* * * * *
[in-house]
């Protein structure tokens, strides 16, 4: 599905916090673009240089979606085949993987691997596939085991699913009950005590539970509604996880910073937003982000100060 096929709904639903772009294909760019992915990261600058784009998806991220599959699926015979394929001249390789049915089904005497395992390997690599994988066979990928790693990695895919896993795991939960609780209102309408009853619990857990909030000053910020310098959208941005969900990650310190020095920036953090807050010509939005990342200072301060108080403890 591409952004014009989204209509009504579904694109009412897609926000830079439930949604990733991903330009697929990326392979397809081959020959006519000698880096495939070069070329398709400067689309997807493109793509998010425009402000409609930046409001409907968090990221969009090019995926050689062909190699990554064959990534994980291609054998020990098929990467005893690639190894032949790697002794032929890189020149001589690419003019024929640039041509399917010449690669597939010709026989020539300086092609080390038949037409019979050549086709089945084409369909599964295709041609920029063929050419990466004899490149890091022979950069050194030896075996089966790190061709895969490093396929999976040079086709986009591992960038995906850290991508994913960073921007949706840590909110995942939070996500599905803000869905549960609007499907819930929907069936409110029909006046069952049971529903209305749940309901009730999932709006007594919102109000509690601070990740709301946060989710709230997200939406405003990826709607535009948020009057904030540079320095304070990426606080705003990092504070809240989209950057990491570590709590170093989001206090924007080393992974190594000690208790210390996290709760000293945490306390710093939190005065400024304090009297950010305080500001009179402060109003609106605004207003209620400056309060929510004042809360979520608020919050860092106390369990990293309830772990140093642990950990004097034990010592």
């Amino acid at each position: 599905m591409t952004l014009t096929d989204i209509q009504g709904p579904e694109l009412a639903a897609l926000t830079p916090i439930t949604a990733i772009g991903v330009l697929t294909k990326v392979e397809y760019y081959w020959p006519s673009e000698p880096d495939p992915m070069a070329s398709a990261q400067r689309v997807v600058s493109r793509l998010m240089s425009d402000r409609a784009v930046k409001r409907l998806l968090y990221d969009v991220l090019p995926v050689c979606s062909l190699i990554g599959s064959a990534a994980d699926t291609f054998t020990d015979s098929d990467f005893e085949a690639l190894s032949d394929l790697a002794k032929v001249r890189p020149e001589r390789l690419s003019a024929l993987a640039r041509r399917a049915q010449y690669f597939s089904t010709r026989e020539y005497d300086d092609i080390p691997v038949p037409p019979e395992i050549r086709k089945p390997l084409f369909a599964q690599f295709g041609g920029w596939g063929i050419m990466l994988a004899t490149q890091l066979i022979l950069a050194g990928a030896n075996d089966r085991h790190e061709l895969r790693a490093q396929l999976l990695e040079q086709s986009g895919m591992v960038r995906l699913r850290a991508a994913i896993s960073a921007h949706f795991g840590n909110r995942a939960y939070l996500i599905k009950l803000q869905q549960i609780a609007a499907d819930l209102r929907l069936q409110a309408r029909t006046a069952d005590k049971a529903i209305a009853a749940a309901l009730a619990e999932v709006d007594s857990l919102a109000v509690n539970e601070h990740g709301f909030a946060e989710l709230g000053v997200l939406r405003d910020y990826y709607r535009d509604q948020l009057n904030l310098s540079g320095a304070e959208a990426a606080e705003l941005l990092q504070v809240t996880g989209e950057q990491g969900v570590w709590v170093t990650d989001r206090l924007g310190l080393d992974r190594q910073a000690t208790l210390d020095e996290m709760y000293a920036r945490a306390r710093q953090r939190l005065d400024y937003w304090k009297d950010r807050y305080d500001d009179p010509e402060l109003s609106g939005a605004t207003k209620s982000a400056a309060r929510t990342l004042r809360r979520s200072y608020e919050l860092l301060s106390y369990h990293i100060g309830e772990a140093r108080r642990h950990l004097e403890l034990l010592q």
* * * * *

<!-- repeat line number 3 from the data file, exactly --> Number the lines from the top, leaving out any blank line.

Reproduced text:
């Amino acid at each position: 599905m591409t952004l014009t096929d989204i209509q009504g709904p579904e694109l009412a639903a897609l926000t830079p916090i439930t949604a990733i772009g991903v330009l697929t294909k990326v392979e397809y760019y081959w020959p006519s673009e000698p880096d495939p992915m070069a070329s398709a990261q400067r689309v997807v600058s493109r793509l998010m240089s425009d402000r409609a784009v930046k409001r409907l998806l968090y990221d969009v991220l090019p995926v050689c979606s062909l190699i990554g599959s064959a990534a994980d699926t291609f054998t020990d015979s098929d990467f005893e085949a690639l190894s032949d394929l790697a002794k032929v001249r890189p020149e001589r390789l690419s003019a024929l993987a640039r041509r399917a049915q010449y690669f597939s089904t010709r026989e020539y005497d300086d092609i080390p691997v038949p037409p019979e395992i050549r086709k089945p390997l084409f369909a599964q690599f295709g041609g920029w596939g063929i050419m990466l994988a004899t490149q890091l066979i022979l950069a050194g990928a030896n075996d089966r085991h790190e061709l895969r790693a490093q396929l999976l990695e040079q086709s986009g895919m591992v960038r995906l699913r850290a991508a994913i896993s960073a921007h949706f795991g840590n909110r995942a939960y939070l996500i599905k009950l803000q869905q549960i609780a609007a499907d819930l209102r929907l069936q409110a309408r029909t006046a069952d005590k049971a529903i209305a009853a749940a309901l009730a619990e999932v709006d007594s857990l919102a109000v509690n539970e601070h990740g709301f909030a946060e989710l709230g000053v997200l939406r405003d910020y990826y709607r535009d509604q948020l009057n904030l310098s540079g320095a304070e959208a990426a606080e705003l941005l990092q504070v809240t996880g989209e950057q990491g969900v570590w709590v170093t990650d989001r206090l924007g310190l080393d992974r190594q910073a000690t208790l210390d020095e996290m709760y000293a920036r945490a306390r710093q953090r939190l005065d400024y937003w304090k009297d950010r807050y305080d500001d009179p010509e402060l109003s609106g939005a605004t207003k209620s982000a400056a309060r929510t990342l004042r809360r979520s200072y608020e919050l860092l301060s106390y369990h990293i100060g309830e772990a140093r108080r642990h950990l004097e403890l034990l010592q």